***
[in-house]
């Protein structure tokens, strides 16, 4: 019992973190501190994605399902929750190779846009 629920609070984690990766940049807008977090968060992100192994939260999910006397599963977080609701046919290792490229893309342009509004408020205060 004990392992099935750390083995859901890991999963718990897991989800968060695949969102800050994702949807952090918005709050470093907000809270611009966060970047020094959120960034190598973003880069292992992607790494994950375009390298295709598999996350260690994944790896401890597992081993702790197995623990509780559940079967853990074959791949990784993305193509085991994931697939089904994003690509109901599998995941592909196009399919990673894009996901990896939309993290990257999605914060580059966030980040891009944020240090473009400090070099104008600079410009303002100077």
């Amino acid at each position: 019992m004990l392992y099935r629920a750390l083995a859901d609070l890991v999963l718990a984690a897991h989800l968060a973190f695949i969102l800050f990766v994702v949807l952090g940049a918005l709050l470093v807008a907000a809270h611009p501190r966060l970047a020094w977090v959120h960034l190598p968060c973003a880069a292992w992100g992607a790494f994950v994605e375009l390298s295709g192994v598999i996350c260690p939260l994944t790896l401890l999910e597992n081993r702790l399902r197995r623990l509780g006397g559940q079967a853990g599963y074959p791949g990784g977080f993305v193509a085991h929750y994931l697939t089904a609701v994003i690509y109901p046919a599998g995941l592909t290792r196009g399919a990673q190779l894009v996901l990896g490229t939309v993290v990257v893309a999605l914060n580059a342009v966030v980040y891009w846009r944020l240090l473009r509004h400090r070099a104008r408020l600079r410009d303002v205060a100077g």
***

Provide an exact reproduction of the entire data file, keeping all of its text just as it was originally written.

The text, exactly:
[in-house]
């Protein structure tokens, strides 16, 4: 019992973190501190994605399902929750190779846009 629920609070984690990766940049807008977090968060992100192994939260999910006397599963977080609701046919290792490229893309342009509004408020205060 004990392992099935750390083995859901890991999963718990897991989800968060695949969102800050994702949807952090918005709050470093907000809270611009966060970047020094959120960034190598973003880069292992992607790494994950375009390298295709598999996350260690994944790896401890597992081993702790197995623990509780559940079967853990074959791949990784993305193509085991994931697939089904994003690509109901599998995941592909196009399919990673894009996901990896939309993290990257999605914060580059966030980040891009944020240090473009400090070099104008600079410009303002100077």
């Amino acid at each position: 019992m004990l392992y099935r629920a750390l083995a859901d609070l890991v999963l718990a984690a897991h989800l968060a973190f695949i969102l800050f990766v994702v949807l952090g940049a918005l709050l470093v807008a907000a809270h611009p501190r966060l970047a020094w977090v959120h960034l190598p968060c973003a880069a292992w992100g992607a790494f994950v994605e375009l390298s295709g192994v598999i996350c260690p939260l994944t790896l401890l999910e597992n081993r702790l399902r197995r623990l509780g006397g559940q079967a853990g599963y074959p791949g990784g977080f993305v193509a085991h929750y994931l697939t089904a609701v994003i690509y109901p046919a599998g995941l592909t290792r196009g399919a990673q190779l894009v996901l990896g490229t939309v993290v990257v893309a999605l914060n580059a342009v966030v980040y891009w846009r944020l240090l473009r509004h400090r070099a104008r408020l600079r410009d303002v205060a100077g």